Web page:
Many business owners and business support providers have reacted strongly to the unexpected government move to cut the Business Growth Service (BGS), which included the popular GrowthAccelerator and Manufacturing Advisory Service (MAS). Announced by the government in late November after the Autumn Statement, the sudden move has left many SMEs and providers frustrated and confused.
Business consultant, Richard Harrison, a partner at Inovaris – a business providing innovation support services to high-growth companies – calls the decision “staggering”.
Using his experience working with GrowthAccelarator, he takes a candid look at what could happen next in terms of the delivery of business support. Could the BGS services be delivered under new guises, or redirected through existing government initiatives? What other schemes could soon be defunct? Is there a move from grant to lending? He also advises fellow business support providers on how the end of BGS could impact how they deal with SMEs.
Here’s what Richard has to say…
“Ludicrous” government decision
It’s been confirmed that the BGS, along with the fantastic GrowthAccelerator scheme, is being closed in what initially appears to be one of the most ludicrous decisions made by any government. The irony of all this is that the government had spent a lot of time and money aiming for an early December relaunch of the scheme.
A notice on the BGS website is clear that providers shouldn’t enter into any new contractual commitments, but existing ones should be honoured. This text appears on the GrowthAccelerator and MAS pages, but there was nothing on the Access to Finance or Leadership and Management sections, which suggests that some services may be spared the axe, and continue under their old or new brand.
There are questions about MAS too. Is the whole service at threat, or just a part of it? Seeing as they’ve taken on some of the GrowthAccelerator delivery, we hope it's the latter.
Axing MAS in a wider context than this could amount to industrial suicide. To the best of our knowledge, this hasn't affected UKTI, but let’s wait and see…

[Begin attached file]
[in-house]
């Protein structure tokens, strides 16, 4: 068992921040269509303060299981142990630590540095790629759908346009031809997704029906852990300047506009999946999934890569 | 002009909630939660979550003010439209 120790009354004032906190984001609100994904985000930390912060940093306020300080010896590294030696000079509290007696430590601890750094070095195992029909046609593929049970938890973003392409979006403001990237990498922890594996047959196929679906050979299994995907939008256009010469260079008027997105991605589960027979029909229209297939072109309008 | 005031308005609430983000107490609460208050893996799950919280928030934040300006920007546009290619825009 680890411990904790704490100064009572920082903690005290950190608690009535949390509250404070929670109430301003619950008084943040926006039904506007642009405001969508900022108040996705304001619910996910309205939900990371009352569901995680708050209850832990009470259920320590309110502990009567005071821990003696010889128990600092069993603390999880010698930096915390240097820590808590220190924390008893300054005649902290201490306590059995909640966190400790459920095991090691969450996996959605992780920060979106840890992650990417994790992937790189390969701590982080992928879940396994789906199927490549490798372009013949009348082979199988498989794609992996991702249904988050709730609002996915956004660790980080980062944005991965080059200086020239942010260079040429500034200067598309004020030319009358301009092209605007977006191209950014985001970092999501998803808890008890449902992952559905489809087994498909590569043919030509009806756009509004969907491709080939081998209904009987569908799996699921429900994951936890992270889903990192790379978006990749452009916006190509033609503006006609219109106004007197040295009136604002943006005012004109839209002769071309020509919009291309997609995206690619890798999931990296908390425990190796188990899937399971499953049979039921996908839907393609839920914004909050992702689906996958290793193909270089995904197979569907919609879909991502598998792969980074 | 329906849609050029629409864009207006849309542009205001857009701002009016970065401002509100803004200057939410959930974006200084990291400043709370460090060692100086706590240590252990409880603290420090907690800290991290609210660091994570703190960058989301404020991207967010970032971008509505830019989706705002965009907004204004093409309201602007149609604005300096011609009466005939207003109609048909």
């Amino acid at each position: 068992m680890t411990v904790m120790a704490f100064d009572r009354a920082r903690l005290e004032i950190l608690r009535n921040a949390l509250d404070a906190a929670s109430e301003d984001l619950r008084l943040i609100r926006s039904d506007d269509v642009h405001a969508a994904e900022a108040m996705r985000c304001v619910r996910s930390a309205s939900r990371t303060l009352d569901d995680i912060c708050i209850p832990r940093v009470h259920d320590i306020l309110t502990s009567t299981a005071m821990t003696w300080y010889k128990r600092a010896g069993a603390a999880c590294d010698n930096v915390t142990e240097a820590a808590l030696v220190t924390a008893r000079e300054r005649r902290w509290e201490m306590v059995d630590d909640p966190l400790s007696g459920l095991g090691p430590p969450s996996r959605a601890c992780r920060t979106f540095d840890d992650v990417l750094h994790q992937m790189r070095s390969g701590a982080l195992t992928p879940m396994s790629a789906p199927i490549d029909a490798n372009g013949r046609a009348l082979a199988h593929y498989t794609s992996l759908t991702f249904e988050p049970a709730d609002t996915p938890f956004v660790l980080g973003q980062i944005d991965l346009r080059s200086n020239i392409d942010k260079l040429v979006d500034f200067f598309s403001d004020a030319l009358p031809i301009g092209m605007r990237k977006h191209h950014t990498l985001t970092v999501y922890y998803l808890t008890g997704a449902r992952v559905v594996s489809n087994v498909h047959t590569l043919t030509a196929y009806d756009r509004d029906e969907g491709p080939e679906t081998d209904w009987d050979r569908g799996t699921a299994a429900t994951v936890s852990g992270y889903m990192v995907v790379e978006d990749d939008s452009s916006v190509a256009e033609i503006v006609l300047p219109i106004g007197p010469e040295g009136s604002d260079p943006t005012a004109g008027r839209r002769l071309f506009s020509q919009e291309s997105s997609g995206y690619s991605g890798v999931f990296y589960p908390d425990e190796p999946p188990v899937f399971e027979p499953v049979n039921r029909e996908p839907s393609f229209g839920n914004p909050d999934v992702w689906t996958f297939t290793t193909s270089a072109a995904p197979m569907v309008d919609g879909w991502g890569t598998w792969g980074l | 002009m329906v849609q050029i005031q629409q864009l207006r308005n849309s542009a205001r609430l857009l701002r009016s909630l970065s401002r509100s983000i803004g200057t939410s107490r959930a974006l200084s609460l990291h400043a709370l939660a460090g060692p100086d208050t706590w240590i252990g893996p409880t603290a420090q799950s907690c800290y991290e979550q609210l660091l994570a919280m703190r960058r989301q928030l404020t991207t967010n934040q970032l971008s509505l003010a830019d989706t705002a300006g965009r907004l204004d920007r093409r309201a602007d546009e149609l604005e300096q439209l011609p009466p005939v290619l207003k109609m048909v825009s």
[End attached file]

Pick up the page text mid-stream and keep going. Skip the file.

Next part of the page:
Restructure of support schemes?
There are some suggestions that MAS is being axed at national level, but some power (and money) will be returned at local level via LEPs and Growth Hubs. This leads to the assumption that support in some form may follow, but it’ll inevitably take a minimum of 6 months to arrange, differ from county to county, not allow or encourage cross-county collaboration, and return us to a parochial attitude of minimizing business to our neighbours.
There were early indications that InnovateUK had also been a victim of the cuts, although we now believe that their budget has been safeguarded. However, we suspect that restructures will result in the scheme reporting to a broader ‘Research UK’ service. This is a strong indicator for the future investment in science, technology and the wider innovation agenda; we suspect these projects provide a much greater return on investment to the public spend in organizational growth.
We do believe that there is a shift from grant funding to loan funding, although we also believe that loans will only be repaid from highly successful interventions – or ‘investments’.
The return of EU funding
Depending on where you’re based, the European Structural and Investment Funds (ESIF), including the European Regional Development Fund and European Social Fund, are on their way back. While these will bring much-needed support, they’re still a good few months off. I believe we’ll start seeing ESIF support coming through around February 2016, but in certain places (including Lancashire) it’ll be closer to Q3 / 4 before the serious business support packages start emerging.
Advice for business support providers and SMEs
Back to the staggering decision to cull the BGS; although it seems like a terrible decision at the moment, let’s see what comes next.
Has the government got an ace up its sleeve or not? While I have no particular political allegiance, I doubt it.
But what this ultimately means is that providers are going to have to be more astute when selling their services, and we’re going to have to ask companies to think carefully about what they need, not to be too risk adverse, and if something seems good for your company, please invest in it. Judge the service on what it does for your business, not whether there are extra subsidies to help pay for it.
GrowthAccelerator saved companies a maximum of a few thousand pounds but delivered benefits which could amount to a few hundred thousand pounds. It was a great investment with or without the financial help.
So, ladies and gentlemen, let’s carry on supporting the Great British businesses in the way we know best.
And to our prospective clients: don’t let the lack of a small grant prevent you from investing in good business support – it’ll pay dividends.
For more information on Inovaris’ services and what funding is still available, please contact Richard on email@example.com or 07990 588937.